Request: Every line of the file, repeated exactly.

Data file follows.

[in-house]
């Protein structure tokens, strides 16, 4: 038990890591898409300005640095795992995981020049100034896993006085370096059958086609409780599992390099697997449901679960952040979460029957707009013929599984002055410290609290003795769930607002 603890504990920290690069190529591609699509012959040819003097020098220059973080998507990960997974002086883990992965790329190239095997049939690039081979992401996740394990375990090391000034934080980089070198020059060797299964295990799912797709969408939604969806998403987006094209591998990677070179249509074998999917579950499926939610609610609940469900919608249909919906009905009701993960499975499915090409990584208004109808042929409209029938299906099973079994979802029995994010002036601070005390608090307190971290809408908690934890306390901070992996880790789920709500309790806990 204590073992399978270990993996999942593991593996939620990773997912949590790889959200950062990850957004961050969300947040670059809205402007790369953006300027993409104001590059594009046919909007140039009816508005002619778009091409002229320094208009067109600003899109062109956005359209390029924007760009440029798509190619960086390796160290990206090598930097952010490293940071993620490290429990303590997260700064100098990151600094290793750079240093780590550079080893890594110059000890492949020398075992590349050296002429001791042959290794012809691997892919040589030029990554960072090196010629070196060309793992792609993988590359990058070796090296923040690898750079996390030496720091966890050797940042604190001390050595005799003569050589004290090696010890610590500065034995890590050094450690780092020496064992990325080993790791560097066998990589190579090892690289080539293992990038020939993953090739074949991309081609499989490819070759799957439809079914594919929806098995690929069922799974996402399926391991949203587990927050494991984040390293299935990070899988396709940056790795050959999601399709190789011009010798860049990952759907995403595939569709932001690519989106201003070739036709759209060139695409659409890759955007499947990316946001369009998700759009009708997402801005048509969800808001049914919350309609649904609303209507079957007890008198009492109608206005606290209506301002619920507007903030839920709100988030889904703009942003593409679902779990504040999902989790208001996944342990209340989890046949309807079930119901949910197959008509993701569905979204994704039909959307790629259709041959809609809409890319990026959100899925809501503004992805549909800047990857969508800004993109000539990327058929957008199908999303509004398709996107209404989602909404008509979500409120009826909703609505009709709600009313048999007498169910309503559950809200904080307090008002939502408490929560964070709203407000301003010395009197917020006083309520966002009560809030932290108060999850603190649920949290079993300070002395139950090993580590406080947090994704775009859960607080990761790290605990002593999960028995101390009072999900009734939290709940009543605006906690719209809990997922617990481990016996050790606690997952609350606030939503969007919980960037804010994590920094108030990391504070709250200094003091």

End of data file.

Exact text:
[in-house]
């Protein structure tokens, strides 16, 4: 038990890591898409300005640095795992995981020049100034896993006085370096059958086609409780599992390099697997449901679960952040979460029957707009013929599984002055410290609290003795769930607002 603890504990920290690069190529591609699509012959040819003097020098220059973080998507990960997974002086883990992965790329190239095997049939690039081979992401996740394990375990090391000034934080980089070198020059060797299964295990799912797709969408939604969806998403987006094209591998990677070179249509074998999917579950499926939610609610609940469900919608249909919906009905009701993960499975499915090409990584208004109808042929409209029938299906099973079994979802029995994010002036601070005390608090307190971290809408908690934890306390901070992996880790789920709500309790806990 204590073992399978270990993996999942593991593996939620990773997912949590790889959200950062990850957004961050969300947040670059809205402007790369953006300027993409104001590059594009046919909007140039009816508005002619778009091409002229320094208009067109600003899109062109956005359209390029924007760009440029798509190619960086390796160290990206090598930097952010490293940071993620490290429990303590997260700064100098990151600094290793750079240093780590550079080893890594110059000890492949020398075992590349050296002429001791042959290794012809691997892919040589030029990554960072090196010629070196060309793992792609993988590359990058070796090296923040690898750079996390030496720091966890050797940042604190001390050595005799003569050589004290090696010890610590500065034995890590050094450690780092020496064992990325080993790791560097066998990589190579090892690289080539293992990038020939993953090739074949991309081609499989490819070759799957439809079914594919929806098995690929069922799974996402399926391991949203587990927050494991984040390293299935990070899988396709940056790795050959999601399709190789011009010798860049990952759907995403595939569709932001690519989106201003070739036709759209060139695409659409890759955007499947990316946001369009998700759009009708997402801005048509969800808001049914919350309609649904609303209507079957007890008198009492109608206005606290209506301002619920507007903030839920709100988030889904703009942003593409679902779990504040999902989790208001996944342990209340989890046949309807079930119901949910197959008509993701569905979204994704039909959307790629259709041959809609809409890319990026959100899925809501503004992805549909800047990857969508800004993109000539990327058929957008199908999303509004398709996107209404989602909404008509979500409120009826909703609505009709709600009313048999007498169910309503559950809200904080307090008002939502408490929560964070709203407000301003010395009197917020006083309520966002009560809030932290108060999850603190649920949290079993300070002395139950090993580590406080947090994704775009859960607080990761790290605990002593999960028995101390009072999900009734939290709940009543605006906690719209809990997922617990481990016996050790606690997952609350606030939503969007919980960037804010994590920094108030990391504070709250200094003091």